Since getting back from England last weekend (and Shawn, Katie and I’s presentation at the 6-ICOM conference), it’s been an exciting week for me thesis-wise. I began “real” (i.e. non-pilot) data collection in the form of initial interviews with HMSC docents. Rebecca Schiewe, HMSC’s Volunteer Coordinator, has also been kindly helping me collect visitor survey data.
If you’re not familiar, my PhD research centers on documenting the practice of science center docents as they interact with visitors. I am interested in the practice and professional development of informal educators, and my research looks to unpack the interpretive strategies docents undertake to communicate and engage the public with science. My work involves interviewing docents about their practice, observing docents interacting with the public using “visitor-mounted” looxcie cameras, conducting post-observation interviews to allow docents to reflect on those observations and a final focus group interview to gain the larger docent community perspective on observations.
So far in this initial stage I have had very positive recruitment results with the docents at HMSC, and wonderful conversations about practice with participants. Even though I’ve have had plenty of prior experience conducting interviews during former research positions, I’ve discovered this week that interviewing really is my favorite form of qualitative data collection. As many of my colleagues know, I’m a talker, and therefore there’s something fantastic about getting to have rich and interesting conversations to collect data for my thesis. I’m sure when I hit transcription and analysis time I will change my tune a litte, but the participants are so passionate about what they do, it’s catching!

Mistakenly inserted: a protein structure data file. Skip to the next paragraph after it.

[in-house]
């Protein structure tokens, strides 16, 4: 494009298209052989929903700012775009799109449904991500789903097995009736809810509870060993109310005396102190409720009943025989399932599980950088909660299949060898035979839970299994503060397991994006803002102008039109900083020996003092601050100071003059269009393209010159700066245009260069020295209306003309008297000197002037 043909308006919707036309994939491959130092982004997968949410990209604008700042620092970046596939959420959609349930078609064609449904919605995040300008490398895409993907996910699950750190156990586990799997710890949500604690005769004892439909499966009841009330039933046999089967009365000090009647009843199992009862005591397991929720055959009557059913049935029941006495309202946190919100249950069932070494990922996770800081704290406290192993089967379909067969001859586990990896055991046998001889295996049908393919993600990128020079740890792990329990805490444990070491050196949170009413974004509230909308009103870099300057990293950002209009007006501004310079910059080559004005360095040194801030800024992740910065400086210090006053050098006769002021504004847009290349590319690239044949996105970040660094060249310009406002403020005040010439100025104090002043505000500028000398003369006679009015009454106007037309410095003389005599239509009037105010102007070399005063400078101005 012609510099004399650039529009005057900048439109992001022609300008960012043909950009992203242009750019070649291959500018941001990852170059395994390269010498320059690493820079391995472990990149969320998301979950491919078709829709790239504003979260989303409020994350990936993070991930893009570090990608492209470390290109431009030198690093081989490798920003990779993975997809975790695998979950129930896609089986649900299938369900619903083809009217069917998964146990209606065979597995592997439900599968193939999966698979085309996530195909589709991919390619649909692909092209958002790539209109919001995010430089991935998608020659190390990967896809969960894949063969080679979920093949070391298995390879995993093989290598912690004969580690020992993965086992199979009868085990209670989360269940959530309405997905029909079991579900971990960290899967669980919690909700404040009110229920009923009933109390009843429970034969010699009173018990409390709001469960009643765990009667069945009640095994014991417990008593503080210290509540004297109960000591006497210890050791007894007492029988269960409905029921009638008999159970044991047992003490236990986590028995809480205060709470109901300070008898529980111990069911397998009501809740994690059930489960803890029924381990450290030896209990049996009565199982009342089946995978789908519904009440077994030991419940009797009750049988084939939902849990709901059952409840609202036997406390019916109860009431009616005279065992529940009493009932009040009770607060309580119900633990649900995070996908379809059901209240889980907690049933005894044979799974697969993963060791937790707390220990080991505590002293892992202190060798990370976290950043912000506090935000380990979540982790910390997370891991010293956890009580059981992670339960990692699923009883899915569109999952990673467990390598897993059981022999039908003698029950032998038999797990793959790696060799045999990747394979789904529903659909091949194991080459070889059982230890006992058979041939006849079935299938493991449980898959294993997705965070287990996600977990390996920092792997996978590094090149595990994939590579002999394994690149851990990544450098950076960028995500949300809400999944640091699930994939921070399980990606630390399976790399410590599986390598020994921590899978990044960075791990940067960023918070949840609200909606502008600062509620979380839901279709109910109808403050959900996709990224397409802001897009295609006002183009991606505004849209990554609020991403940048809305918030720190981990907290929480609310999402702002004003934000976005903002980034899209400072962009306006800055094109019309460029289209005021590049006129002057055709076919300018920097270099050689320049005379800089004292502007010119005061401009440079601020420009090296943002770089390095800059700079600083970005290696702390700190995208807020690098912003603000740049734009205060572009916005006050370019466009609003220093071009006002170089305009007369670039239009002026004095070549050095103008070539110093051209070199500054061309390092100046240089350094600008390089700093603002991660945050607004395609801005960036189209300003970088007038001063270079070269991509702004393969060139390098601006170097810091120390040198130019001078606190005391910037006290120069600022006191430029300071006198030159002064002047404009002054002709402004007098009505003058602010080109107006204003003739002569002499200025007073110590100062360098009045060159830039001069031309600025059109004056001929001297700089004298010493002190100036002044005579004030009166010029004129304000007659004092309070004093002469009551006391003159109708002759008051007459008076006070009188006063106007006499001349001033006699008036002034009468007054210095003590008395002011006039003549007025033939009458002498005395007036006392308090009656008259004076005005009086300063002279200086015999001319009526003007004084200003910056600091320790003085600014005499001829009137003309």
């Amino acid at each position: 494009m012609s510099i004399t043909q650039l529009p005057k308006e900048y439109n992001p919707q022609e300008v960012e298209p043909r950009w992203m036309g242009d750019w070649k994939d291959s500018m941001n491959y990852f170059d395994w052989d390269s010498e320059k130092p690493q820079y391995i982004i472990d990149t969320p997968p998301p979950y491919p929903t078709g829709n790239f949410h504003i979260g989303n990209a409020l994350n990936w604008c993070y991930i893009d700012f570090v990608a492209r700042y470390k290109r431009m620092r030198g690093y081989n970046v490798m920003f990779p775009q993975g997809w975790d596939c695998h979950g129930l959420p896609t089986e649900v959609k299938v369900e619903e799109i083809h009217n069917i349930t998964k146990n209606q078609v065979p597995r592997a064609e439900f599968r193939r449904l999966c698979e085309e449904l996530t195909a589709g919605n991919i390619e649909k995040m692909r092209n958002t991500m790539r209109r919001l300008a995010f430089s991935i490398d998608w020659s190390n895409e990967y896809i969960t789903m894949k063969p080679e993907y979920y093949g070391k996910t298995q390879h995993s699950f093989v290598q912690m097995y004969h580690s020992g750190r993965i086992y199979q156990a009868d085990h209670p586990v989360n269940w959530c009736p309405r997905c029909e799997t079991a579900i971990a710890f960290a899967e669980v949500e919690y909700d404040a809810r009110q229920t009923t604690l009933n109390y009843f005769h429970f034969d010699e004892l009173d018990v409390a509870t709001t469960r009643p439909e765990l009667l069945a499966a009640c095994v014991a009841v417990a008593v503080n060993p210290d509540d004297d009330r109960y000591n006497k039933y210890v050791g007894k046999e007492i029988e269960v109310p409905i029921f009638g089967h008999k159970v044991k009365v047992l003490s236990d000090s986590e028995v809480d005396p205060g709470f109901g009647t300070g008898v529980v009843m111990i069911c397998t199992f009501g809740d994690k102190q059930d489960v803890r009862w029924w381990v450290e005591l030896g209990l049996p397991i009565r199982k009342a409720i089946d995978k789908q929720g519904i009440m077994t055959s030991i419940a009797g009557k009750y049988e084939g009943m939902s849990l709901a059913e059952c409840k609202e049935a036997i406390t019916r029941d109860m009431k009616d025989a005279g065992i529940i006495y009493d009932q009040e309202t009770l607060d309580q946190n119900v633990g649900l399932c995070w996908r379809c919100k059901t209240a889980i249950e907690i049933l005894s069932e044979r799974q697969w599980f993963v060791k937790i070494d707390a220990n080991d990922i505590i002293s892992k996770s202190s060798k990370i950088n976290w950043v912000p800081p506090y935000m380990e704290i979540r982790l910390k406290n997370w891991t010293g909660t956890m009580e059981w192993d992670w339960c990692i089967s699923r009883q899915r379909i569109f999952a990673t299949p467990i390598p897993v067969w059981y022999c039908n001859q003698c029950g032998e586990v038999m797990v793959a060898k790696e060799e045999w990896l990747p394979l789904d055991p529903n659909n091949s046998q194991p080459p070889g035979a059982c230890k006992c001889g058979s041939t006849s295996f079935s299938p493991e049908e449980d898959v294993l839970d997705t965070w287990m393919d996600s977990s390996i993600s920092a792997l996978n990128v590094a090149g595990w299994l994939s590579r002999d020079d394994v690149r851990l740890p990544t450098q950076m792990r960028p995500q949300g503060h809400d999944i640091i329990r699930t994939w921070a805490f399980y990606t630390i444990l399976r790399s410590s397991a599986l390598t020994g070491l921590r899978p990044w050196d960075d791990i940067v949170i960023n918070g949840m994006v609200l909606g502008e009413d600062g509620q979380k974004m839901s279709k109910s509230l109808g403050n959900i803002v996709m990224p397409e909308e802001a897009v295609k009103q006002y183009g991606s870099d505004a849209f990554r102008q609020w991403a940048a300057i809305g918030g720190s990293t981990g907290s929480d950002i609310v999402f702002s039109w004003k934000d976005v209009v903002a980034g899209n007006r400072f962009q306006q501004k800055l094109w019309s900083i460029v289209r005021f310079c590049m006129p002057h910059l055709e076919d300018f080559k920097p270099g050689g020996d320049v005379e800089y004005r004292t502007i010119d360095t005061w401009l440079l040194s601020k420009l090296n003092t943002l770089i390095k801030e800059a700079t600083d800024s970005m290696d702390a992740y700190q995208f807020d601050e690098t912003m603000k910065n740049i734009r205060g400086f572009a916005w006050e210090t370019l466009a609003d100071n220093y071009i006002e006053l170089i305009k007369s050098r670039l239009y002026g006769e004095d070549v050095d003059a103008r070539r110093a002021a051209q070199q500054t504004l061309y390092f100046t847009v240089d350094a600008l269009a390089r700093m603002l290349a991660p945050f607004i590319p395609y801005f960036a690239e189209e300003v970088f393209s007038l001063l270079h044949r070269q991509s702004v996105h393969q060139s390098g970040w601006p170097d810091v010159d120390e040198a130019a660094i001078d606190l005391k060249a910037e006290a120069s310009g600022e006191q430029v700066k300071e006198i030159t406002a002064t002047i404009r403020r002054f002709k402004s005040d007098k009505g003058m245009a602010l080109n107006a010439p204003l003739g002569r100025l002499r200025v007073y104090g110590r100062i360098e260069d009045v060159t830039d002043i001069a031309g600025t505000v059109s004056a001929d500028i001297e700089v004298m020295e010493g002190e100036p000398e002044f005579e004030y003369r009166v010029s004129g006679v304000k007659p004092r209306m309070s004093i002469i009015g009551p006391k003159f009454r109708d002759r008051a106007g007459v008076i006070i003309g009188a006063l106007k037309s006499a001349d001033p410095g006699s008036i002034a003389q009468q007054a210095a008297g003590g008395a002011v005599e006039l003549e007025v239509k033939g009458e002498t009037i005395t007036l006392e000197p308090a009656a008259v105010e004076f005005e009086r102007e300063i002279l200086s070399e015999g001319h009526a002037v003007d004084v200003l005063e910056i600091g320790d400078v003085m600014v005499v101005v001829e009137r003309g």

What I’m learning so far is that interviewing, of course, is a serious art. There are so many personal, social and physical factors (FCL dimensions anyone?!) you have to consider in the process in order to not only help your participants feel at ease, but gain naturalistic data, as Katie blogged about recently. I’m working very hard to help my participants feel comfortable throughout the process – for example using scheduling that suits them, paying attention to the interview space (e.g. light, temperature, presence of windows, comfort of seating) and, during the interviewing, asking questions and probing for more detail in the most fluid and natural way that I can. In terms of questioning, my biggest challenge in the past has been asking a question that may have already been answered in a prior question’s response, simply because I felt I had to stick to the question order. This time around however, I am concentrating on adjusting question order based on the direction of the conversation, and asking for elaboration relative to prior responses. Talk about improving your listening skills, but you really cannot help but become a better listener as an interviewer! I’m looking forward to more interviews this week and next, and feel great about finally getting on that thesis train. Next stop: Observation-ville!